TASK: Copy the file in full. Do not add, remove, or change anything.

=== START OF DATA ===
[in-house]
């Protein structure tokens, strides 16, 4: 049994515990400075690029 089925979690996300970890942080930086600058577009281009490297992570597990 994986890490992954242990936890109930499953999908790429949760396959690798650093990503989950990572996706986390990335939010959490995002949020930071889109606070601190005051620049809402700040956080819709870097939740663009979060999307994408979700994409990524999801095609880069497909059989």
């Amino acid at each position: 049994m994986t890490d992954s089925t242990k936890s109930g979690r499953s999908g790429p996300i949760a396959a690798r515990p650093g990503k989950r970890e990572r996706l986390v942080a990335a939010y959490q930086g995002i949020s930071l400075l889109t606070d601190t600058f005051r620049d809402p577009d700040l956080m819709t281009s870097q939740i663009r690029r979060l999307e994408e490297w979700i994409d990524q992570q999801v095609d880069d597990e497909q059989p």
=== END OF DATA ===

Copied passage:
[in-house]
């Protein structure tokens, strides 16, 4: 049994515990400075690029 089925979690996300970890942080930086600058577009281009490297992570597990 994986890490992954242990936890109930499953999908790429949760396959690798650093990503989950990572996706986390990335939010959490995002949020930071889109606070601190005051620049809402700040956080819709870097939740663009979060999307994408979700994409990524999801095609880069497909059989």
């Amino acid at each position: 049994m994986t890490d992954s089925t242990k936890s109930g979690r499953s999908g790429p996300i949760a396959a690798r515990p650093g990503k989950r970890e990572r996706l986390v942080a990335a939010y959490q930086g995002i949020s930071l400075l889109t606070d601190t600058f005051r620049d809402p577009d700040l956080m819709t281009s870097q939740i663009r690029r979060l999307e994408e490297w979700i994409d990524q992570q999801v095609d880069d597990e497909q059989p």